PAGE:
In addition to 24hPoker, 66 Poker, Piraya Poker, i4 Poker, Sense Poker, Stingbet Poker, Winning 365, Hey Poker, Bamba Poker, 727 Poker, Pokerium, Asteria Poker, GoPlay, Wasa Poker, Metropokeri and Noiq Poker were among the skins on the network. As you see, none of these brands were household names.
While Entraction was never a major factor in the online poker world, it was the first site to spread games in a currency other than U.S. Dollars. All games were in Euros. This is because most of its players were in Europe. The network accepted Americans until the UIGEA was enacted. U.S. players were banned from the network in October 2006. The loss of its U.S. player base was not a hardship on Entraction compared to most of its competitors. This was due to the large European player base.
Rakeback and Bonuses on Entraction
The bonuses at Entraction were very generous. Players often received first deposit bonuses that had a clear rate of five raked hands for every €1 in bonus. A pot had to reach €7 to qualify. The dealt method was used to determine whether a hand qualified for the bonus. This means that a player only had to receive cards for that hand for it to count towards the bonus. A player that folded before the flop still received credit.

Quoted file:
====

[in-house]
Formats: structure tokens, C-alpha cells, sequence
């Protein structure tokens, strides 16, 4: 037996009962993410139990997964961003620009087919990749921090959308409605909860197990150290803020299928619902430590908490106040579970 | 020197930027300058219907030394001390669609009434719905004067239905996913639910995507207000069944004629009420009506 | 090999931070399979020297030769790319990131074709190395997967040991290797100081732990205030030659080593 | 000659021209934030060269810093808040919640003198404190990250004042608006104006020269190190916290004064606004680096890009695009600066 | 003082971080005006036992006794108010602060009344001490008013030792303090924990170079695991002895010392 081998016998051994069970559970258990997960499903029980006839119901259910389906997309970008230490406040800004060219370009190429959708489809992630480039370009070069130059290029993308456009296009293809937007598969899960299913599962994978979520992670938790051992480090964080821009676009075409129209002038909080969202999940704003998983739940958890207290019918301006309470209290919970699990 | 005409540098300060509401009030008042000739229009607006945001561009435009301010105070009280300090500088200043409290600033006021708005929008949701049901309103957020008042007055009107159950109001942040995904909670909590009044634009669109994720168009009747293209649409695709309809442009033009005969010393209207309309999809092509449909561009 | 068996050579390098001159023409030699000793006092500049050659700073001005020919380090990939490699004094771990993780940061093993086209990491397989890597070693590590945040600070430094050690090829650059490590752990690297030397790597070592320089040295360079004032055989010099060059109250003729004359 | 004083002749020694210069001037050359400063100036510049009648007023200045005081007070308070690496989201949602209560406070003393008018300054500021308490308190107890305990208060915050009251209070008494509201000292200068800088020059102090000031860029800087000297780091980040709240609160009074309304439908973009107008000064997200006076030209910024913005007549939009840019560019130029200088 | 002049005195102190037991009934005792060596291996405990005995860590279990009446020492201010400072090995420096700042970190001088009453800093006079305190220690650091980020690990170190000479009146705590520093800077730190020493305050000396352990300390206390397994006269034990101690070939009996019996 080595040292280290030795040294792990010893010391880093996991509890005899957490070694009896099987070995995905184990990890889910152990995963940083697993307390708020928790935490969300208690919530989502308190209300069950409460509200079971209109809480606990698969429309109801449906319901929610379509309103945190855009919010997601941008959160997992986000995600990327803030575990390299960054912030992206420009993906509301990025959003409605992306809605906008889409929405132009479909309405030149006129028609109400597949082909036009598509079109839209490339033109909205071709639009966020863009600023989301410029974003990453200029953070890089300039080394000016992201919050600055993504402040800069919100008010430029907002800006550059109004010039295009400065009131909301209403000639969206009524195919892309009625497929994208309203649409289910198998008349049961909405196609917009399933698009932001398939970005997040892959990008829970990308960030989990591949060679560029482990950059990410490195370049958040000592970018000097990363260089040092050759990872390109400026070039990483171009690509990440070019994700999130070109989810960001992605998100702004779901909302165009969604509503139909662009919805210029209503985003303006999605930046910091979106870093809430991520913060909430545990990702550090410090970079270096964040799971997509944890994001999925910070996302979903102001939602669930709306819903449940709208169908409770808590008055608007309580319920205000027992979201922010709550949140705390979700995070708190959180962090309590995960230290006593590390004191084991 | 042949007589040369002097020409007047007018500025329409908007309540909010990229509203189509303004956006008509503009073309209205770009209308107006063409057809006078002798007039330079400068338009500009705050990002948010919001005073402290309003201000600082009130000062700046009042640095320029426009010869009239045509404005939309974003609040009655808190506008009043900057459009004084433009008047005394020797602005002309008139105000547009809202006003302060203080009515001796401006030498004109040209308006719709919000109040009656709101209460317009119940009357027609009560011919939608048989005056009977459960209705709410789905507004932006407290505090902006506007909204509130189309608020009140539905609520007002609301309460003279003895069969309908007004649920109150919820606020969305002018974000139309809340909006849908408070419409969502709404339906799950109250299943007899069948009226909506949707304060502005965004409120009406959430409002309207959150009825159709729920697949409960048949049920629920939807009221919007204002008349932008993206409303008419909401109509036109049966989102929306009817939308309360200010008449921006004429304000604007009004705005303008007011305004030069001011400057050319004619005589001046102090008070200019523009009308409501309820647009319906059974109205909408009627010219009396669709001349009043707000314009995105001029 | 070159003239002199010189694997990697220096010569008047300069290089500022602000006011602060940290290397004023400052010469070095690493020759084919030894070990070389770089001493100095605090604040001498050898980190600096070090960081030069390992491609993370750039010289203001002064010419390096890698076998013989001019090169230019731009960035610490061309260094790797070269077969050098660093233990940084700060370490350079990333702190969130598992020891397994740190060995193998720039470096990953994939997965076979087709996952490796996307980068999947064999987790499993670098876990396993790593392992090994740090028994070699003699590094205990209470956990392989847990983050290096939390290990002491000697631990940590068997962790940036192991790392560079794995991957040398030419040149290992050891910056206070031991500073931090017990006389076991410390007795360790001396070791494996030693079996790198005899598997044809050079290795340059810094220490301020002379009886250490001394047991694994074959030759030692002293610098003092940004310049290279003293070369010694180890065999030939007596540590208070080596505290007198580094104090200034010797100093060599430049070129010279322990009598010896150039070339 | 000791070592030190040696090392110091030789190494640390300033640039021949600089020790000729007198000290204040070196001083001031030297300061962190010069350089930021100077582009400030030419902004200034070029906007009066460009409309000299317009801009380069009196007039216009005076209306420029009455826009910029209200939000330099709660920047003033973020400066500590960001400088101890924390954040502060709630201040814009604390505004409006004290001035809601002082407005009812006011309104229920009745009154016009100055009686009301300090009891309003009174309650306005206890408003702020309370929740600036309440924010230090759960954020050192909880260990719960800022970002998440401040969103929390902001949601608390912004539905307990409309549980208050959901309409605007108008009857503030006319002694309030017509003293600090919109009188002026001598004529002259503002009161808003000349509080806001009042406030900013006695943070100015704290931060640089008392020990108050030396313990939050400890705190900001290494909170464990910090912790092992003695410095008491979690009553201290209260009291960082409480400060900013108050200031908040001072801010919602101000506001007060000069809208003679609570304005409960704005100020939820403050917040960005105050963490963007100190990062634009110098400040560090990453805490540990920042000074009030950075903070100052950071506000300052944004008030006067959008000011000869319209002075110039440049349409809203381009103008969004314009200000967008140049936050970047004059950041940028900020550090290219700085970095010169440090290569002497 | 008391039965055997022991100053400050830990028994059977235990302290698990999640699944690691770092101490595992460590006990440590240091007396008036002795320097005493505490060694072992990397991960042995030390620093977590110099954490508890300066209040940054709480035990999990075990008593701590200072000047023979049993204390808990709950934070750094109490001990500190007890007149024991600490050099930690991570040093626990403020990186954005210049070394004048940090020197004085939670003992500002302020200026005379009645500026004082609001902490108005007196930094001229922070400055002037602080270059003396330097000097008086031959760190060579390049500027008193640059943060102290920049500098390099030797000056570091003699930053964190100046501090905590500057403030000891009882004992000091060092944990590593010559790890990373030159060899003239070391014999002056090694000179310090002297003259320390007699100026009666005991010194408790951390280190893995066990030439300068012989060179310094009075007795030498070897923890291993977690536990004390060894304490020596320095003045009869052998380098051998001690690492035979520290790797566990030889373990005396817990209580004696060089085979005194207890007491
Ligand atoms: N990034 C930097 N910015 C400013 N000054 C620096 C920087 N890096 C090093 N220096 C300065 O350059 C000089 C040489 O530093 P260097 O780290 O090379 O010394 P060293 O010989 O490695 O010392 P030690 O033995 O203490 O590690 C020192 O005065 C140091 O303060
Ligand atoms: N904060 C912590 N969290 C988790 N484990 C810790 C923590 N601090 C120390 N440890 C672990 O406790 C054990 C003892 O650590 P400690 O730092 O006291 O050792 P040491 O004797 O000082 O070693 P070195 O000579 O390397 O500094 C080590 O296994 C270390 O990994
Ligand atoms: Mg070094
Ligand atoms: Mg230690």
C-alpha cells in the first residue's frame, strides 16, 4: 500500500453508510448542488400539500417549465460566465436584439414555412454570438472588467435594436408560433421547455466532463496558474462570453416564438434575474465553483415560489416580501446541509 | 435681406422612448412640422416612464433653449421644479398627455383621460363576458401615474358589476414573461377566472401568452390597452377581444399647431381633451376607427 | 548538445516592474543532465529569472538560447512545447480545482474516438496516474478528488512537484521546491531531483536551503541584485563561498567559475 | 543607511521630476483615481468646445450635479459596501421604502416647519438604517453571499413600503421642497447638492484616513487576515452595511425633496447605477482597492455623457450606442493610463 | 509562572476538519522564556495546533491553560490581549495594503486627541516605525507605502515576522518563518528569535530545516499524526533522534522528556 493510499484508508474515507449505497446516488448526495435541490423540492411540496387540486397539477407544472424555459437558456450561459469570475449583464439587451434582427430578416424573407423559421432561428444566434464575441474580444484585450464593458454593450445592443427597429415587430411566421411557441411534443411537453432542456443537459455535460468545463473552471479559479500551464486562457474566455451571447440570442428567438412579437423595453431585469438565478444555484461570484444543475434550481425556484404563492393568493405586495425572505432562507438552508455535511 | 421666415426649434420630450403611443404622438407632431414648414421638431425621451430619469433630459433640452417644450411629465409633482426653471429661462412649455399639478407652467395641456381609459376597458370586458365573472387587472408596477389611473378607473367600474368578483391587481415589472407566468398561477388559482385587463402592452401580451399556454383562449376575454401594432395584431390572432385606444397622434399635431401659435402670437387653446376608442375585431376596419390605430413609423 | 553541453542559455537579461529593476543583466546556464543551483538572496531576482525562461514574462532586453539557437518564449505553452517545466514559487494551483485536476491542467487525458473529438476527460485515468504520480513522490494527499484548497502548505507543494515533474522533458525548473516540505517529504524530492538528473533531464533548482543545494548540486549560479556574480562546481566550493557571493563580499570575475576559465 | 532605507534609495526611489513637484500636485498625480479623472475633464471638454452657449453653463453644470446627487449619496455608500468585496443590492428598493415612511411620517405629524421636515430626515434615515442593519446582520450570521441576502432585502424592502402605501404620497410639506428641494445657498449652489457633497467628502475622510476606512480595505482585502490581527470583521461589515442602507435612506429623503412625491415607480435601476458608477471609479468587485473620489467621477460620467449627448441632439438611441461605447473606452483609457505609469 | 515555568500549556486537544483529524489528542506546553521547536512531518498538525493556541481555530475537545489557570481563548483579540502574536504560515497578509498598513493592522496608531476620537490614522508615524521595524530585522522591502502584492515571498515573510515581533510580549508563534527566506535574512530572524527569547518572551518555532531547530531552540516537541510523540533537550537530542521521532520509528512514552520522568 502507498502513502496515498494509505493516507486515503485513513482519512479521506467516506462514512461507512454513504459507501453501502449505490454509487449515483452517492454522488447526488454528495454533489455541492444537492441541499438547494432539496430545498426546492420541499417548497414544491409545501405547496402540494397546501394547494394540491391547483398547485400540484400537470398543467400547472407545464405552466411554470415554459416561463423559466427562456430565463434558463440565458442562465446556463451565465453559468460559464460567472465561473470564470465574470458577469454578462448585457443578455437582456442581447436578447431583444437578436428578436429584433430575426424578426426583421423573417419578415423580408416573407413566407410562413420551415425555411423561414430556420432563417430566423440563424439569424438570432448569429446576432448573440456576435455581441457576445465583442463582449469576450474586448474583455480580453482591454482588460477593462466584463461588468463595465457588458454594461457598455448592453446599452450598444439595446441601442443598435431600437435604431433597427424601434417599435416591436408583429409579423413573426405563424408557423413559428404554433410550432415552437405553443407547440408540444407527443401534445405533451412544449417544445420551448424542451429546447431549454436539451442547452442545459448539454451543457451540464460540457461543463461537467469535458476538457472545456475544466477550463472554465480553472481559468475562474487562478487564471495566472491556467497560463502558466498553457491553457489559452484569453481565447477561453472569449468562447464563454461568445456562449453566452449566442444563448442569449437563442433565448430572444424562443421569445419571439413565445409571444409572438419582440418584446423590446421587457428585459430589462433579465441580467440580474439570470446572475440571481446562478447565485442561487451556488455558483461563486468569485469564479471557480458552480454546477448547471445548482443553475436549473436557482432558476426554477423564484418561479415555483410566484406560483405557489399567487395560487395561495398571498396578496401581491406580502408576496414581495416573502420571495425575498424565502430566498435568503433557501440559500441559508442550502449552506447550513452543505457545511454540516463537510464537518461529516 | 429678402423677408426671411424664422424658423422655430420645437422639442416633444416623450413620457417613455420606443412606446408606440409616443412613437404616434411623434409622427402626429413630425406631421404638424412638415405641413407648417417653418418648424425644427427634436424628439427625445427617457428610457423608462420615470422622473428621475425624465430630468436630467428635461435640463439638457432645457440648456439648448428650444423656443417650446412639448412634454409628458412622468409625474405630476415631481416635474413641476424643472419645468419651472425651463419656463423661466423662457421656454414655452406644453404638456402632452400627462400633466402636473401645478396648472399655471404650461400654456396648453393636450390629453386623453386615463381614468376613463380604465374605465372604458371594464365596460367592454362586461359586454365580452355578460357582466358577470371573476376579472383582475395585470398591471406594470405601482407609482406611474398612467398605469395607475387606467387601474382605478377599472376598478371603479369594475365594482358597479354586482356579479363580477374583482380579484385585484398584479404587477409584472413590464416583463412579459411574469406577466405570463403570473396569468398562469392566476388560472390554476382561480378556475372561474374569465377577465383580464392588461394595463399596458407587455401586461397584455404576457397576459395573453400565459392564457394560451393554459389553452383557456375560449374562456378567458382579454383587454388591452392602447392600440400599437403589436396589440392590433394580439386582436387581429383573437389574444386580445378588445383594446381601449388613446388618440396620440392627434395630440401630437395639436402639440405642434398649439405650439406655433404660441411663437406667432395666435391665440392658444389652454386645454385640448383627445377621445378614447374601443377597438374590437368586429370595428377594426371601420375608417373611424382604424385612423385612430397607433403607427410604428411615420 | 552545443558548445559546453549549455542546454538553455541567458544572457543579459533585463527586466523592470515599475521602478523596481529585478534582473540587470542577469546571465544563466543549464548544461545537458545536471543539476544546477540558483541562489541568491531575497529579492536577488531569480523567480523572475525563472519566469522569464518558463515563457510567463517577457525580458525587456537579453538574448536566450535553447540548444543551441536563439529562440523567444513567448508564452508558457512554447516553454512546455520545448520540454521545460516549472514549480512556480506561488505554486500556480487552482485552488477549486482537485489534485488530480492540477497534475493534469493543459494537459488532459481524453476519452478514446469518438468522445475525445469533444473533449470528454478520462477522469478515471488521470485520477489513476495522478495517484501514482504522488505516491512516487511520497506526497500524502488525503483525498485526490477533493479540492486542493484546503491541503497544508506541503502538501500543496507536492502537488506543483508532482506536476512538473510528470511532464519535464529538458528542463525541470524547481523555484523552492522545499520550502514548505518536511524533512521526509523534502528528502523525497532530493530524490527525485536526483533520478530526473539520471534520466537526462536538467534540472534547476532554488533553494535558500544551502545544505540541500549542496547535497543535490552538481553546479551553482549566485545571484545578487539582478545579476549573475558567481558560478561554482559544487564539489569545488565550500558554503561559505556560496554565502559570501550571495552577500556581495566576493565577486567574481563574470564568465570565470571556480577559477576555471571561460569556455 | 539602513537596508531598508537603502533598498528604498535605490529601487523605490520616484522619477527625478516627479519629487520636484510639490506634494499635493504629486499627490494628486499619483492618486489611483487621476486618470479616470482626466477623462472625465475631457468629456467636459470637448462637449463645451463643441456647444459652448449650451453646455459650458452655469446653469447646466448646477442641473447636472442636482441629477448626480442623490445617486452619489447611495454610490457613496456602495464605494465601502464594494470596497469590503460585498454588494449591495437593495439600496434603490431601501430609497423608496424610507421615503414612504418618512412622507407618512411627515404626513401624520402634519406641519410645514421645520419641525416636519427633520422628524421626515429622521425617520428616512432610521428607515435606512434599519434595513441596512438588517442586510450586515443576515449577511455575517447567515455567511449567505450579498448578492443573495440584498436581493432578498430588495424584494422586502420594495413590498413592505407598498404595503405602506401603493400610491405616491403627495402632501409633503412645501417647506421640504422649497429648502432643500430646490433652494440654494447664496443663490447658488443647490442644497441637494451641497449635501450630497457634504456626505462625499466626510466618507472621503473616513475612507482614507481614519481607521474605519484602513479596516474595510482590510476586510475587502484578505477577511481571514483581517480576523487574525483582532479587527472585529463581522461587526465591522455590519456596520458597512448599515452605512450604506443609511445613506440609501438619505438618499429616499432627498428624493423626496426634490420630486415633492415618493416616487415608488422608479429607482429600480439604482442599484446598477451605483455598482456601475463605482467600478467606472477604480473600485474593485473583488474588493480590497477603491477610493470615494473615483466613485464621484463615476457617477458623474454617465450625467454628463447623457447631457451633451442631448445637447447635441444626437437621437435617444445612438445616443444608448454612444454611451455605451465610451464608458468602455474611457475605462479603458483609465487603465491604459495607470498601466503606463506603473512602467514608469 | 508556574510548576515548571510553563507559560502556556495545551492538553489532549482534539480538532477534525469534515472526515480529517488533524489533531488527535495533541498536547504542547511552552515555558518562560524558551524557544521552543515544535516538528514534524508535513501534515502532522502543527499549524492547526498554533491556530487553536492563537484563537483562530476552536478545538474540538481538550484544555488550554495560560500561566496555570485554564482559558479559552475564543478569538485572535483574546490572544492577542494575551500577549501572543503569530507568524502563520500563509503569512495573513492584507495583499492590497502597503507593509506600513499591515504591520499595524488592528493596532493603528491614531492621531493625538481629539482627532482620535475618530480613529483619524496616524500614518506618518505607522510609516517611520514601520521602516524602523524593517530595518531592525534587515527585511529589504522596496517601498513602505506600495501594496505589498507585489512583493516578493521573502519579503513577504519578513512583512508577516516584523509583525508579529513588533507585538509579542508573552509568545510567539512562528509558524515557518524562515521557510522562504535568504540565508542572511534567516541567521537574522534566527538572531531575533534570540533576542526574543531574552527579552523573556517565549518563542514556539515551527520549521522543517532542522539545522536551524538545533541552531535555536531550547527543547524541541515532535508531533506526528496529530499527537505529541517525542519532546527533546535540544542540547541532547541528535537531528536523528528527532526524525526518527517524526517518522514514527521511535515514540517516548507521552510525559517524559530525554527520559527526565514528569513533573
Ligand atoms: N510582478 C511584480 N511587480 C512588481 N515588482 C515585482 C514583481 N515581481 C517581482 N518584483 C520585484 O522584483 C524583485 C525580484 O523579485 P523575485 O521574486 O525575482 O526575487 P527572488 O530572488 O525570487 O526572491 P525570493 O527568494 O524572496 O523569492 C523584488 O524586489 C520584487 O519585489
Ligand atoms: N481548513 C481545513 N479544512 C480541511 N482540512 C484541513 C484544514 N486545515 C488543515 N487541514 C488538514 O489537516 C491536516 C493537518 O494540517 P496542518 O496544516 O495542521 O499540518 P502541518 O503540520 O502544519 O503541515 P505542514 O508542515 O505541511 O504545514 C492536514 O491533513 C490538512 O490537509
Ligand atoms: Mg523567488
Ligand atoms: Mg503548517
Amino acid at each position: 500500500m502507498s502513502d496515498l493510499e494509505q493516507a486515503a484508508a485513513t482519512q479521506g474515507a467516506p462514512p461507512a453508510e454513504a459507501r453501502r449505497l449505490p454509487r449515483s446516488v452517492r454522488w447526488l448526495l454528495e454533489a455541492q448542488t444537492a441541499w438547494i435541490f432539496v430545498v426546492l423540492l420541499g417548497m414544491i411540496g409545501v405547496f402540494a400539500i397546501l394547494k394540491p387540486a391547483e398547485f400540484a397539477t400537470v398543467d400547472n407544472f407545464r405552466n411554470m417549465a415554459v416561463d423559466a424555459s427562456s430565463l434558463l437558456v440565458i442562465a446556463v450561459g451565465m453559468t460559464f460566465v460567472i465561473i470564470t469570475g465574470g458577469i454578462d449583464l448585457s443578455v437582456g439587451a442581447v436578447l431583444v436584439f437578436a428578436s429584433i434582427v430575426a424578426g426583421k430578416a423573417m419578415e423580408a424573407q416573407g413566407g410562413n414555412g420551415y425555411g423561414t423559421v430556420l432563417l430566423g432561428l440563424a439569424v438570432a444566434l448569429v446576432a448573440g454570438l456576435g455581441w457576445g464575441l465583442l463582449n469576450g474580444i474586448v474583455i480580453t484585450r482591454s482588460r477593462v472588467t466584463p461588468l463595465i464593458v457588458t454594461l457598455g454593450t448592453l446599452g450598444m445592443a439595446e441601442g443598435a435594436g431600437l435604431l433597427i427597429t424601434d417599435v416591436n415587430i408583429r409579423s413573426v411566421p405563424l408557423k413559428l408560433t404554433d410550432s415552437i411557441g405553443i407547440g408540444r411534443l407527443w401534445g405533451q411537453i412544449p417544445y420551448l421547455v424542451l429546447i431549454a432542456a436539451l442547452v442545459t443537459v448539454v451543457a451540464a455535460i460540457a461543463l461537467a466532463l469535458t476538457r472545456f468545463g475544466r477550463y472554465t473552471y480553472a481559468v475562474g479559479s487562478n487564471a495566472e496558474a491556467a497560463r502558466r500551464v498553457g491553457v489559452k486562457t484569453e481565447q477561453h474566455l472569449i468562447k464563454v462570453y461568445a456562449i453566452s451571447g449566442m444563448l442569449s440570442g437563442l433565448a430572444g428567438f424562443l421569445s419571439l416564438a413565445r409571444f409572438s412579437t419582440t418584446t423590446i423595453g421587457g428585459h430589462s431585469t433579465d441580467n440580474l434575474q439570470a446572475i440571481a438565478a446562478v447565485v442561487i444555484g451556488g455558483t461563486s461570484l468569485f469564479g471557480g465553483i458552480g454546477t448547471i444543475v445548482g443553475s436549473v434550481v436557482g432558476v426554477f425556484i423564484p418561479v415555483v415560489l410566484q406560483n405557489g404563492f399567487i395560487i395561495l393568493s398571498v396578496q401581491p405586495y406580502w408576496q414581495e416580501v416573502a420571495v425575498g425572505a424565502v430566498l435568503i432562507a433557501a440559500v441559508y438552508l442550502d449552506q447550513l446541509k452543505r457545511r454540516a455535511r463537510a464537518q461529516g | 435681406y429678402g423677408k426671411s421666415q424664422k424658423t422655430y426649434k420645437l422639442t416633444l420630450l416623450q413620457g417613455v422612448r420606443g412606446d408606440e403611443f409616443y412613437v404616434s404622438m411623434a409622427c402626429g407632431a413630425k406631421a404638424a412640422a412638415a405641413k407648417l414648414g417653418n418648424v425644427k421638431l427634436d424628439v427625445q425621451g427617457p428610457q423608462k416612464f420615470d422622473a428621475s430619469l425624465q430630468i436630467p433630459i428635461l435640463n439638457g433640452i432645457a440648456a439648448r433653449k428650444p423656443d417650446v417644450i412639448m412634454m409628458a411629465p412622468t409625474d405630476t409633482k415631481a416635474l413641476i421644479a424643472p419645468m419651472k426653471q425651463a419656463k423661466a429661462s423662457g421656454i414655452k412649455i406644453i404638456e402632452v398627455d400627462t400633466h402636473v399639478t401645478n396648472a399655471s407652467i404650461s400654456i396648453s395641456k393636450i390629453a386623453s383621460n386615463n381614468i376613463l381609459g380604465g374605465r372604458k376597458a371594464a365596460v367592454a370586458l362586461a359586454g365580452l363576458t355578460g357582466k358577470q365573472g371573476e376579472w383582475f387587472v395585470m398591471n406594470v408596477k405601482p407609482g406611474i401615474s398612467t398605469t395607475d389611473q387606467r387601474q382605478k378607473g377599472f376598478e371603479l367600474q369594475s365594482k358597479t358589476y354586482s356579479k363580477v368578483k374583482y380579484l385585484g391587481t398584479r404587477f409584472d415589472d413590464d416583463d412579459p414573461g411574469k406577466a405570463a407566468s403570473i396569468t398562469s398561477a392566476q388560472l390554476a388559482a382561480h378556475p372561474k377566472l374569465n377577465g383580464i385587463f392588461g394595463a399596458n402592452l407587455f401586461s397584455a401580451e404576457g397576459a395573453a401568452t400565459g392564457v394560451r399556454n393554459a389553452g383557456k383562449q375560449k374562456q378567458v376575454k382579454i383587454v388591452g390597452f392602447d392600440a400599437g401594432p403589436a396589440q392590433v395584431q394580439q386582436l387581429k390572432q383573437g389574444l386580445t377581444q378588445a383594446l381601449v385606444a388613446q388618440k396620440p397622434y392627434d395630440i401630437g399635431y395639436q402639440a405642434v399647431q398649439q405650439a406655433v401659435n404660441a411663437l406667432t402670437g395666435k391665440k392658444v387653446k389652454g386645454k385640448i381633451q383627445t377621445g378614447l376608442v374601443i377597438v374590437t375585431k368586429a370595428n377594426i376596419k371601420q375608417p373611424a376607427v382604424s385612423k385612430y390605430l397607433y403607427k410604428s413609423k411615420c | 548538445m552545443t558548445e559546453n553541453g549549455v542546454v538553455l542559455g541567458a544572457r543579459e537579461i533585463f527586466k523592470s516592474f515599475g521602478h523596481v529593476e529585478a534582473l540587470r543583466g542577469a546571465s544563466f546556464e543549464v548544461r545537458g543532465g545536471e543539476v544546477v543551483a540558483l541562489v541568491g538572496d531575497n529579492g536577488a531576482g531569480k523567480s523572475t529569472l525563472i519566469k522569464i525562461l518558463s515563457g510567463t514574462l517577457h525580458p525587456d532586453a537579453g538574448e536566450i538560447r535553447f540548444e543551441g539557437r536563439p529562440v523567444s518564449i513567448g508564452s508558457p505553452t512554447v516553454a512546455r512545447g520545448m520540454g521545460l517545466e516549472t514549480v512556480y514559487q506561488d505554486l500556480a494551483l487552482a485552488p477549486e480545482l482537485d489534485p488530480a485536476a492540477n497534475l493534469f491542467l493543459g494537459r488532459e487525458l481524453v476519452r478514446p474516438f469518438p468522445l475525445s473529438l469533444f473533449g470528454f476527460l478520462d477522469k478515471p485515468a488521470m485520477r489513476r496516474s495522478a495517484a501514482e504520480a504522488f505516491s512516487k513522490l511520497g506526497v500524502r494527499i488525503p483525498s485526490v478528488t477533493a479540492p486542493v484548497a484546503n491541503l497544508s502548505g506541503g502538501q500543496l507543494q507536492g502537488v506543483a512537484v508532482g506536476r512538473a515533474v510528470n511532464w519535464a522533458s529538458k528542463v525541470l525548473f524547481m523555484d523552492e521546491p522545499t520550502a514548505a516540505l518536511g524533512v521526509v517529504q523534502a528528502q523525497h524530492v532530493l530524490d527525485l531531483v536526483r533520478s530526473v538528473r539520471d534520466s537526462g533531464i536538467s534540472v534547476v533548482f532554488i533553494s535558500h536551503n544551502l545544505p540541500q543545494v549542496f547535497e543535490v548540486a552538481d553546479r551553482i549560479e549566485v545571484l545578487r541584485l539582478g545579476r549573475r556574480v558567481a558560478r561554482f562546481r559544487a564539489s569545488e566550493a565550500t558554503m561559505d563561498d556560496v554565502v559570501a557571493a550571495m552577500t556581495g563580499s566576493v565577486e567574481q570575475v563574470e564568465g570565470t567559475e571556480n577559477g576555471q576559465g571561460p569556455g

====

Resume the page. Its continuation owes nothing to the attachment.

This was changed to the contributed method later in the site’s life. The bonus terms also increased to 10 times raked hands at most Entraction skins.
Entraction permitted 30% rakeback. It was paid directly by the site to the player. Many affiliates gave under the table deals that made this more generous. A rakeback rule change later in the network’s history made it so that a player could not receive more than 50% rakeback when combining rakeback and bonuses.
Entraction Acquired by IGT
International Game Technology is a slot manufacturer in the United States. The company felt the need to enter the online poker market as it saw the potential for the U.S. to open for business under state gaming commissions.